‘Montrichard (Loir-et-Cher) Old Houses’
These lovely old houses from the 17th century still exist today in the small town of Montrichard in the department of Loir-et-Cher, France. Alas, the poor old horse is probably long gone.
The Fountain of the Virtues, or Tugendbrunnen, is a Renaissance water fountain located in Nuremberg’s city centre. Divided into three tiers and cast from bronze, the fountain was created in the 1580s by Benedict Wurzelbauer. The three theological virtues and three cardinal virtues are depicted as six allegorical figures. The three seen in the stereograph are Faith (holding a cross), Love (surrounded by children) and Hope (accompanied by an anchor). Above the six figures are water-spouting cherubs holding the city’s coat of arms and at the top of the fountain is a statue of Justice. Although the surrounding buildings were all destroyed, fortunately the fountain survived World War Two and can still be seen in Nuremberg today.
Neue Photographische Gesellschaft
The stereoview shows the east side of Ulm’s town hall. Construction began in the middle of the 14th century and various additions and alterations were made until it reached its final form in the 1540s. This is when the exterior was covered in frescoes by Martin Schaffner, a colleague of Hans Holbein the Elder. Five elaborate Gothic windows were added in the 1420s, two of which can be seen in the east wall. Known as the Emperor Window this window was once surrounded with carved figures of Charlemagne and two kings of Hungary and Bohemia. The statues currently on display are copies and the originals are in Ulm’s museum. One of the last Renaissance additions was an astronomical clock, added to the east wall in 1580. The building was thoroughly restored between 1898 and 1905 and the frescoes were renewed. In the background can be seen the spire of Ulm Minster. At nearly 162m it is the tallest church in the world. Fortunately the minster survived World War Two relatively unscathed but around 81% of the medieval city centre was destroyed and the town hall was severely damaged. The town hall at least has since been reconstructed to its pre-war appearance.
‘Augsburg – Ancient Homes of the Patricians’
This stereoview shows the view up Karolinenstraße in Augsburg. Until World War Two the street was lined with the Renassiance and Baroque houses of former patricians and merchants. The Renaissance town hall and Pelachturm, a 70m watchtower, can be seen to the left. Karolinenstraße was almost completely destroyed during World War Two. The tower and town hall have been reconstructed to their pre-war appearance but the street has retained little of its former historical character.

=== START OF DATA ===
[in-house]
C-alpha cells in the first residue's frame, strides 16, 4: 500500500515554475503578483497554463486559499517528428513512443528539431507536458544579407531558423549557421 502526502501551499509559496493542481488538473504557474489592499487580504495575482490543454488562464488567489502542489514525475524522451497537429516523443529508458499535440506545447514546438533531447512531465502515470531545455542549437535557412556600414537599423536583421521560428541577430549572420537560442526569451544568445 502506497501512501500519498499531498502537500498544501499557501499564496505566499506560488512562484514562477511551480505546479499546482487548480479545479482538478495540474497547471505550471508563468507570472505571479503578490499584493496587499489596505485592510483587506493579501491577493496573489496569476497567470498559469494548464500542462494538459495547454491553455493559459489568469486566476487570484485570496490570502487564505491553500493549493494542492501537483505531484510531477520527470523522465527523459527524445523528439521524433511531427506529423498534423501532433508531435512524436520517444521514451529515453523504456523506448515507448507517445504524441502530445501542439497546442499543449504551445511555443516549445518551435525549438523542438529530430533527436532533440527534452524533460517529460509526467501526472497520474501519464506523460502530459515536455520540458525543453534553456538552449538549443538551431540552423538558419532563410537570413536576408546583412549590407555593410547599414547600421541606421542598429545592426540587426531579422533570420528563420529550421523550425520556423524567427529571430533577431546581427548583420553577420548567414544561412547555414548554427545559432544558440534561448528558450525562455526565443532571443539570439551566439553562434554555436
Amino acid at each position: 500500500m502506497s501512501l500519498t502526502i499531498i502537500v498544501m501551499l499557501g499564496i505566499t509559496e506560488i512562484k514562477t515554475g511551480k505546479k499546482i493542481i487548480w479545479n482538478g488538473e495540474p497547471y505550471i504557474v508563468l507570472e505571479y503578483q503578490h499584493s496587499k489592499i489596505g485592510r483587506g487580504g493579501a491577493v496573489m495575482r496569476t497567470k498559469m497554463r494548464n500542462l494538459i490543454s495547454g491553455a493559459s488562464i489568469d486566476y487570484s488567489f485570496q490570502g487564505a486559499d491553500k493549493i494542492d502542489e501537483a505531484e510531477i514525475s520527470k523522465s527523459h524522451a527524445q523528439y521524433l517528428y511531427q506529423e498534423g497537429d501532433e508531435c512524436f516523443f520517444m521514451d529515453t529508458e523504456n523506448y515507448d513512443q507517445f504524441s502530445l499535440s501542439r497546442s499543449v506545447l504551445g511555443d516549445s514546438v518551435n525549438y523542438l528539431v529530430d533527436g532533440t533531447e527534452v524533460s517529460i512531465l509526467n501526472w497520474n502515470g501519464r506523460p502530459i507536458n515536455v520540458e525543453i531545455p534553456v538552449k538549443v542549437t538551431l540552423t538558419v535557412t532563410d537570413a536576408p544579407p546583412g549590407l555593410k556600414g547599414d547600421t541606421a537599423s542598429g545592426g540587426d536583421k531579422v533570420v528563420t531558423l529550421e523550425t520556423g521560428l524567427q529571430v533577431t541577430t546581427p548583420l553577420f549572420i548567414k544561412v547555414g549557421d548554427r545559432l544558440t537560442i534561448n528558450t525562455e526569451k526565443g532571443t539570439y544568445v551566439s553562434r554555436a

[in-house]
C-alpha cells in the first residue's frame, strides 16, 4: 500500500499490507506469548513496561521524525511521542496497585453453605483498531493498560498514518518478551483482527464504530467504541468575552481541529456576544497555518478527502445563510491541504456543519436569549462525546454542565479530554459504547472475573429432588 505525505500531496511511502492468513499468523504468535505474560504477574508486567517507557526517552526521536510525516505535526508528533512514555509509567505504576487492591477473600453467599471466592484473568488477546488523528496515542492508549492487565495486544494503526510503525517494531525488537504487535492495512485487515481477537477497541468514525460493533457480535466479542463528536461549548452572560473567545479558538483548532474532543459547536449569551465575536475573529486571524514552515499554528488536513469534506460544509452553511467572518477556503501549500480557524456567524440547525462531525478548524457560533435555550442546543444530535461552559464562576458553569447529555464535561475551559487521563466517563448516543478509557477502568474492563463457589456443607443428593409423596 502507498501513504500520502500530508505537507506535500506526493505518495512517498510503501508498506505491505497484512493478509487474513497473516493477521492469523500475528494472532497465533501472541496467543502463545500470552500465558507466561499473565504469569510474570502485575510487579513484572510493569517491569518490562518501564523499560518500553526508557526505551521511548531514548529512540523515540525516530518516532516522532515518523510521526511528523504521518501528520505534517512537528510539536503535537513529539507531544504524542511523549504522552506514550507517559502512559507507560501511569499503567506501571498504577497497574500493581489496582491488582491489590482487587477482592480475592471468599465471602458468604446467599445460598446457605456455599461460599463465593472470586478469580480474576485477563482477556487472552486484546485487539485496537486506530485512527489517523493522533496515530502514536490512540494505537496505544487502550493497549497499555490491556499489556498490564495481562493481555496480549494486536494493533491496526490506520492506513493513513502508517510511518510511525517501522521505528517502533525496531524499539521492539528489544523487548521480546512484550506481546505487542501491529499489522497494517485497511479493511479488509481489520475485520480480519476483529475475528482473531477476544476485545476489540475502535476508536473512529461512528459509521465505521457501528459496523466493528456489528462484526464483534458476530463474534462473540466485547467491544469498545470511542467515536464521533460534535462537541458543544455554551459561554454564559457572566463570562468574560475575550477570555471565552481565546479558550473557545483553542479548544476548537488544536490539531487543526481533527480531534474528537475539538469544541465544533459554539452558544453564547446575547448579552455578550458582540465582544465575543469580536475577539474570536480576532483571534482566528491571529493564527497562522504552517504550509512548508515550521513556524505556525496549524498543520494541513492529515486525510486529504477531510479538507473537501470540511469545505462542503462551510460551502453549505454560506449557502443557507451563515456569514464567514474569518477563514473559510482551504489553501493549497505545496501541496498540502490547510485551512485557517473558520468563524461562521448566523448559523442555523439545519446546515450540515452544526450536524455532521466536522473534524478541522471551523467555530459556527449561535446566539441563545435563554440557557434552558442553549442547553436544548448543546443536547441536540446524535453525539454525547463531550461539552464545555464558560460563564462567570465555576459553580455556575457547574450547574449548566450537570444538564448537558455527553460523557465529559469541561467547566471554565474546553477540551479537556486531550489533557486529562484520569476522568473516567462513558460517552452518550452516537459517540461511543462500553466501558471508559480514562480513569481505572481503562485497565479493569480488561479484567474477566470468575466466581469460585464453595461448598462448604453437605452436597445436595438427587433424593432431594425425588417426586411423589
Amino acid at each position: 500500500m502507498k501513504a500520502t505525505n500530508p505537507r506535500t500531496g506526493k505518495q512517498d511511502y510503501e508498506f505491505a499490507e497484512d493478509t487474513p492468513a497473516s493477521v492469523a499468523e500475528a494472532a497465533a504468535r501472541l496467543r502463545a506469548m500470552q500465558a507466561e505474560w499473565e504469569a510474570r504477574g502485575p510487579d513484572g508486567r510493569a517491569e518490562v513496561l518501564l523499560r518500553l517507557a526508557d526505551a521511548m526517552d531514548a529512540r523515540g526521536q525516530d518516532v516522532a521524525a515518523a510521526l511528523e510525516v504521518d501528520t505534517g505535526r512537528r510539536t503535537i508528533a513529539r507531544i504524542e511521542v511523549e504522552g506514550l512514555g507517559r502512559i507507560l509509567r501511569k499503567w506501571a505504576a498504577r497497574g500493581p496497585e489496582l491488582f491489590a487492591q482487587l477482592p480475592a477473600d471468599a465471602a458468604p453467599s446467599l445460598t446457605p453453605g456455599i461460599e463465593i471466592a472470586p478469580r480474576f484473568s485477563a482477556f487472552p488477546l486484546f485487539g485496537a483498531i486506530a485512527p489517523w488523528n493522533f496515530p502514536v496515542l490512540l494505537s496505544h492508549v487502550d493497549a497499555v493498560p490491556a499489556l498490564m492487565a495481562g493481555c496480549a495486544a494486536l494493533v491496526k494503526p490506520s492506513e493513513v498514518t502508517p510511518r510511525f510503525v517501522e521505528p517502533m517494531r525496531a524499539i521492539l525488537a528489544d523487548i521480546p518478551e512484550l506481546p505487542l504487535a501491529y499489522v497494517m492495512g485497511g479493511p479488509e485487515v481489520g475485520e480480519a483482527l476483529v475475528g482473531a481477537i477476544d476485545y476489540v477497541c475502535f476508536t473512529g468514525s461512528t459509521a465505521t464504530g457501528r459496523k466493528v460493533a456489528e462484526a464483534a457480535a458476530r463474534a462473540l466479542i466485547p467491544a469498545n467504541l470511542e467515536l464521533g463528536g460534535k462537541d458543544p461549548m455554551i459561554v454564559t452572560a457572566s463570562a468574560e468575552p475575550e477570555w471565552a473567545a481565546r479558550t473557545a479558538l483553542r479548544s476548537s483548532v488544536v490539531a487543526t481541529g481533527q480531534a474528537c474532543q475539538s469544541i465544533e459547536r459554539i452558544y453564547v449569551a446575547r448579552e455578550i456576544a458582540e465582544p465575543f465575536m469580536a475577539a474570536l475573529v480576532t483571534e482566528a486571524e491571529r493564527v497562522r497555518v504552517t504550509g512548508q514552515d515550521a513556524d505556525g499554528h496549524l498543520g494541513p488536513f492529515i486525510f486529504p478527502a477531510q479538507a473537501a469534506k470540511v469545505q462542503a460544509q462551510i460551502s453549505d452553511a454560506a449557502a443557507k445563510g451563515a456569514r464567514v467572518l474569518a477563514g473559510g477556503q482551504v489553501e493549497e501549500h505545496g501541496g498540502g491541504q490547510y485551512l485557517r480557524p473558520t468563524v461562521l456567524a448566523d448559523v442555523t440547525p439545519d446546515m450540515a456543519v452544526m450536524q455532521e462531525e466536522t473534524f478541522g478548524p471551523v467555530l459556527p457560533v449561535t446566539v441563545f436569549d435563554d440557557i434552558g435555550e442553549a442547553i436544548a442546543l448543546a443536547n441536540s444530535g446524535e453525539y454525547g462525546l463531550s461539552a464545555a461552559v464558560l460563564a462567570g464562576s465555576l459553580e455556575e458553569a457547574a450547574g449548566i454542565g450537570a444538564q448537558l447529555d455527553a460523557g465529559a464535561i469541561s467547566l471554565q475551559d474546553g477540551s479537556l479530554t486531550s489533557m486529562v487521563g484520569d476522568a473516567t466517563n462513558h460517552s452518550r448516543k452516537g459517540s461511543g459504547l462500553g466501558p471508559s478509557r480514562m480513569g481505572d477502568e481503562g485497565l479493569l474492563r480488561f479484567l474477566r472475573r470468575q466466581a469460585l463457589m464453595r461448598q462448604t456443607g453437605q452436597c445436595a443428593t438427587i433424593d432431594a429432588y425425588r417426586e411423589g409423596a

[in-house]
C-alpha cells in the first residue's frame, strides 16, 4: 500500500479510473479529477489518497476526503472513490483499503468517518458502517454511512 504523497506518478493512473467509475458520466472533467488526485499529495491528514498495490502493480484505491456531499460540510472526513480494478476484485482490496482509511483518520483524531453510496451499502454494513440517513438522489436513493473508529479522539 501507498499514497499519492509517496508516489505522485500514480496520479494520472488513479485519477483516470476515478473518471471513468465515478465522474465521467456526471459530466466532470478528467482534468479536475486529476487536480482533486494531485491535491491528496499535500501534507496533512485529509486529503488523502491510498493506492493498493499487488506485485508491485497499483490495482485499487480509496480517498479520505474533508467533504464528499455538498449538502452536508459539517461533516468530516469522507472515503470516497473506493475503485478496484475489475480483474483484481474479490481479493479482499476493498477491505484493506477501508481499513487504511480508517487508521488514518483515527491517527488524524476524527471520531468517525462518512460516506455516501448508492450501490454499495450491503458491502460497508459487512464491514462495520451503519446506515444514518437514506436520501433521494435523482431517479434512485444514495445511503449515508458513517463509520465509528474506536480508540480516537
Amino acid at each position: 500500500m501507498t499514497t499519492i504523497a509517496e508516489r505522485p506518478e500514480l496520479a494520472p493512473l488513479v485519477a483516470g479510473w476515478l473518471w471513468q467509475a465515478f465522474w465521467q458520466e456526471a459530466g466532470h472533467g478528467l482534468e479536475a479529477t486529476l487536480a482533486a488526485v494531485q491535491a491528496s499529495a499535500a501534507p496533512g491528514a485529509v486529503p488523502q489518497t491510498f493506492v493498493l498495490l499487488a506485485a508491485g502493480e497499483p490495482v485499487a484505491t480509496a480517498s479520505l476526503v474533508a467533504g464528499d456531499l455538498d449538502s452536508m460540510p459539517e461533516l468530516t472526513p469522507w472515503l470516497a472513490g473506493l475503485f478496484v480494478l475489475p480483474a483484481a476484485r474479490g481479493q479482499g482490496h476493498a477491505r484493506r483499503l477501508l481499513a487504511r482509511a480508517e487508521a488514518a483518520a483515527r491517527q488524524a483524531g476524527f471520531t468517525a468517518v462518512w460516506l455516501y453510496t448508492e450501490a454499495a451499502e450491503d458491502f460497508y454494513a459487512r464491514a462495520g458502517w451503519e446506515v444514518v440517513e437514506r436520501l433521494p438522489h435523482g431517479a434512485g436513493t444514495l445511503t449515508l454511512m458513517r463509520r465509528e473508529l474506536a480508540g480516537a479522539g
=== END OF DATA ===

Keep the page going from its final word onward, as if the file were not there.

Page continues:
This was the centre of the Jewish ghetto in Frankfurt from 1462 until the ghetto was abolished at the end of the 18th century. Many of the houses on the right were demolished at the end of the 19th century and those that remained were destroyed during World War Two. One of these was the ancestral home of the Rothschild family, the building to the left with the white drainpipe running down the facade: the 17th century ‘House of the Red Shield’. The stereoview shows what much of Frankfurt ‘s city centre looked like prior to World War Two. Of the 30,000 Jews who lived in Frankfurt in 1933 only 603 remained in 1945. Those who hadn’t emigrated were sent to concentration camps at Dachau and Burchenwald.
The timber-framed Salzhaus (Salt House) was one of the finest late Gothic domestic buildings in Europe. It stood in the centre of Frankfurt and dated back to the early 14th century. The Salt House was originally used as a meeting place for merchants who traded in salt but the property was almost completely rebuilt c.1595 by Christoph Andreas Koler, an exceptionally wealthy wine merchant. The front facade was covered in elaborately carved relief panels depicting figures, vines and scrolls. The side wall was decorated with frescos of Biblical and mythological scences. The Salt House was restored at the end of the 19th century but was subsequently destroyed during an air-raid on 22 March 1944 and only the stone ground floor survived. The carved panels from the facade were removed in 1943. The house to the left of the Salt House was the Haus Frauenstein, built at the end of the 15th century. It too was lost in 1944 along with around 2000 other late Gothic and Renaissance houses in Frankurt’s city centre.
The image shows the Toplerhaus which stood on Panierplatz in the Castle District of Nuremberg. One of the castle’s towers can be seen in the background. The Toplerhaus, a magnificent Renaissance mansion, was built between 1590 and 1591 by Jacob Wolff, a German architect and sculptor. The area was severely damaged during an air-raid on 2nd January 1945 and the Toplerhaus was destroyed.